Inside the Thai Pantry

This is a first in a series of posts to help with adding a bit of variety to your pantry staples. Happy Eating!

The Global Pantry Series: Inside the Thai Pantry

The Table Home Chef Blog

For our money, no cuisine out there manages to hit on all the flavors – sweet, salty, sour, umami, (and yes, sometimes spicy!) like Thai food. From universally loved noodle dishes like Pad Thai, to more adventurous ones like deep fried whole fish with chili sauce or fiery minced meat dips, there’s a kaleidoscope of flavors to explore beyond what’s offered at the average takeout spot. Cooking Thai food at home can seem intimidating to many cooks, but you’d be surprised how many dishes are built on the same foundational ingredients and simple techniques. Shopping ahead of time for some key pantry items will ensure you can create those intense flavors you expect from a restaurant at home, and the rest is simple – just add vegetables, rice or rice noodles, and the protein of your choice to your weekly shopping list and you can be cooking authentic-tasting Thai food in no time.

(image via indie culinary)

Curry Paste

Thai curries can be laborious to make from scratch, as they often contain garlic, chilies, galangal, lemongrass, and dried shrimp. Luckily, some great-quality pre-made curry pastes can be purchased in your local Asian market or online, like these ones from Mae Ploy. They come in a rainbow of curries, like red, yellow, green, and panang. If you’re looking for a seafood-free version, these vegan pastes by Maesri are your best bet. A little goes a long way, and they keep well, so we recommend buying them all and finding your favorite!

(image via street smart kitchen)

Sauces

Thai cooks rely on an arsenal of sauces for the umami flavors they add to stir-fries and noodle dishes. We couldn’t choose just one sauce to recommend, so we’re suggesting two: oyster sauce, and fish sauce. These sauces are versatile and widely available, but don’t judge them by their smell straight from the bottle! They’re both used in small amounts, and don’t taste overtly fishy in the finished dish – especially if you buy from brands with high quality standards, like Red Boat and Lee Kum Kee. If you’ve just been cooking with soy sauce up until now and feel like your stir-fries or curries are missing depth of flavor, these are the two sauces that you need in your kitchen. Interested in diving in deeper? Street Smart Kitchen has a great guide to Asian sauces.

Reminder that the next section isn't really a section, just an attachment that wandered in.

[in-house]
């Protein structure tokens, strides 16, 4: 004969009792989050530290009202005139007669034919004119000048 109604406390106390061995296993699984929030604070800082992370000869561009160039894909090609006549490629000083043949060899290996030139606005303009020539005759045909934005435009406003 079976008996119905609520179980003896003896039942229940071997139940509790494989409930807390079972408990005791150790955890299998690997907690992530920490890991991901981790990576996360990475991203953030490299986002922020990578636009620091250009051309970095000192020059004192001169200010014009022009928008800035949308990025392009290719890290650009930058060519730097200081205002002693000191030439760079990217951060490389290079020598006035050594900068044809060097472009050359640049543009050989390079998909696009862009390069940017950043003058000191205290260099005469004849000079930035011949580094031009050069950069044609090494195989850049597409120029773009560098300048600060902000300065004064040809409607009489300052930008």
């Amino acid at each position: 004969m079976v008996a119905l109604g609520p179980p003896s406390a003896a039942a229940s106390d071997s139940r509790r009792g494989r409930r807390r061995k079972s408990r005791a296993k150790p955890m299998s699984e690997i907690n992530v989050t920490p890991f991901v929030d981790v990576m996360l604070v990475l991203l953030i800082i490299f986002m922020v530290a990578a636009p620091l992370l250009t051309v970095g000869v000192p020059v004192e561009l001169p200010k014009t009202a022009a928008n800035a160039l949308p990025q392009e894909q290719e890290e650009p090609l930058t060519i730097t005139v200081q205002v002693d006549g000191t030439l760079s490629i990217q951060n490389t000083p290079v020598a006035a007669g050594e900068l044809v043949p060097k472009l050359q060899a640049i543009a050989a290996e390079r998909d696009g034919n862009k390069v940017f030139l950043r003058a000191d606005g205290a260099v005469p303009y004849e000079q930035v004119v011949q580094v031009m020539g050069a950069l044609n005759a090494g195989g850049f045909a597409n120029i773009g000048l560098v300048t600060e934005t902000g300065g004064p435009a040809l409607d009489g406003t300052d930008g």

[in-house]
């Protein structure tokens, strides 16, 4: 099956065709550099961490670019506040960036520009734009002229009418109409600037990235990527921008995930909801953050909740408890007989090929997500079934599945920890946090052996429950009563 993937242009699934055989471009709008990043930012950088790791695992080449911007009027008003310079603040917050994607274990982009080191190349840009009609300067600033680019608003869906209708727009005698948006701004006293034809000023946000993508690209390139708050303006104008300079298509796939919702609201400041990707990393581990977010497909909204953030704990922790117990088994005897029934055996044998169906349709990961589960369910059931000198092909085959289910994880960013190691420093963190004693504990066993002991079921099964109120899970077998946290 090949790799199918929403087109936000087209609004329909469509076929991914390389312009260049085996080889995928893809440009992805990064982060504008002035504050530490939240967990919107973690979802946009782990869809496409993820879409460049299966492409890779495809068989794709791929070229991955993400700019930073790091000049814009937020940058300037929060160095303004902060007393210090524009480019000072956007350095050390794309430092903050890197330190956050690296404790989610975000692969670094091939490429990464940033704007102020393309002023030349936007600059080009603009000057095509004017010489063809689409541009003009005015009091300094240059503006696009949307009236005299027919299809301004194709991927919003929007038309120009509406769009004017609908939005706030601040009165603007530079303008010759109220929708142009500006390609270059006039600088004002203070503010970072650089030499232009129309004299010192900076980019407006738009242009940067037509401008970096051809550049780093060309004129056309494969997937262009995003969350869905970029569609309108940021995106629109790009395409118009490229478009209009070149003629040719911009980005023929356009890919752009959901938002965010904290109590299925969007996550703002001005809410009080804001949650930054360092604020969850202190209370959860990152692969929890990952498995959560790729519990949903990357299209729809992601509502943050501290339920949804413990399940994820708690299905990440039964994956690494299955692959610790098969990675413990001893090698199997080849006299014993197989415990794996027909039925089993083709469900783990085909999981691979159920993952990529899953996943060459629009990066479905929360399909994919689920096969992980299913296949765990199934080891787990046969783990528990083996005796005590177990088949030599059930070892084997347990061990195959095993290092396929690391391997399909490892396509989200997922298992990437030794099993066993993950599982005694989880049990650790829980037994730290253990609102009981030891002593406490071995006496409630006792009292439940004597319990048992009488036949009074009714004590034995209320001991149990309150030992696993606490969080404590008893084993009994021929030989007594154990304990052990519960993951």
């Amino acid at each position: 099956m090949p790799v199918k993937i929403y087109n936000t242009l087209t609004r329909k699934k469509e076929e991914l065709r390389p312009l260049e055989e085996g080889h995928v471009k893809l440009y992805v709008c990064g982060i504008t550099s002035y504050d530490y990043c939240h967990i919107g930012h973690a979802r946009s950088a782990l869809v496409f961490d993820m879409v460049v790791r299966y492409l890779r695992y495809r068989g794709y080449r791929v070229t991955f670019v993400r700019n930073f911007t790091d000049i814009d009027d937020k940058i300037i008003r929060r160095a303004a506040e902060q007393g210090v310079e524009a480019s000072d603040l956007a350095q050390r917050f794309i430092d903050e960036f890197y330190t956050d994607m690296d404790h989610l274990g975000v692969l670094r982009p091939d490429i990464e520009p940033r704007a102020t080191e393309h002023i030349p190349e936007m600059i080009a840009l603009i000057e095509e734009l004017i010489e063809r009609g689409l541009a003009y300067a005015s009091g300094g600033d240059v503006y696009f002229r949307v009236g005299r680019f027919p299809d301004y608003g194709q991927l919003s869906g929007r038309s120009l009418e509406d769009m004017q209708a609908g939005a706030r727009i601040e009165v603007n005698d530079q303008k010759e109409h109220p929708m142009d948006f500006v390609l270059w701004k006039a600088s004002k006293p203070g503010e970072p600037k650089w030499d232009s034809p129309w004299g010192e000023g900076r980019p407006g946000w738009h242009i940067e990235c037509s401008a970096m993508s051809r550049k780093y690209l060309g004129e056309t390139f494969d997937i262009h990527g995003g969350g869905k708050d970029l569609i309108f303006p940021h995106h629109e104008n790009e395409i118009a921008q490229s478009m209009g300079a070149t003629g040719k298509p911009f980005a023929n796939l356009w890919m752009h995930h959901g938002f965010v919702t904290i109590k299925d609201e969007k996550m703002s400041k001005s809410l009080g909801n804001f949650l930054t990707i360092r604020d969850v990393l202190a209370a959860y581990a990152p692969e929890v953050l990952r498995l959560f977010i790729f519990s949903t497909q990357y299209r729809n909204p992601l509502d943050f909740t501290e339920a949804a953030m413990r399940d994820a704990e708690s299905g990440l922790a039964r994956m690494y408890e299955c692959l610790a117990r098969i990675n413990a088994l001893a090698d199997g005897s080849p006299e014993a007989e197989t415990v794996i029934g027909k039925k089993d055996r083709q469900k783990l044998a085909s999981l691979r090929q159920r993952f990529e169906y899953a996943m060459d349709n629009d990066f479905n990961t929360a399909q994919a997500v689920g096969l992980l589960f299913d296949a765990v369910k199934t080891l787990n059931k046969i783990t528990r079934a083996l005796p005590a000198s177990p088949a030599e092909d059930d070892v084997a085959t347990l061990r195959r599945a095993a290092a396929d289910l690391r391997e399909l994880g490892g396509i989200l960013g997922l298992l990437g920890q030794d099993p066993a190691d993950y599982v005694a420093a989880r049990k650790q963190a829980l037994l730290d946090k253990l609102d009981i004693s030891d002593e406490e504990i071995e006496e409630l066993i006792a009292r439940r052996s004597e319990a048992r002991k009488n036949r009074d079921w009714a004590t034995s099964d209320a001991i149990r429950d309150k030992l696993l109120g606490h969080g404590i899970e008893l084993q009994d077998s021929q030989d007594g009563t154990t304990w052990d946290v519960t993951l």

(image via inquiring chef)

Tamarind Paste

Lime juice is liberally used in many Thai dishes, but it’s not the only sour component you’ll find in the Thai pantry. Tamarind, the pulp of a tropical tree pod is both fruity and really tangy – and it’s used in savory dishes, desserts, and even drinks! You may have seen the large brown pods for sale in Mexican or Asian grocery stores, but if not, you can buy a shelf stable concentrate with no compromise in flavor. We like this one from our friends at The Spice House. but if you’re feeling intrepid, you can make your own using this guide from Inquiring Chef.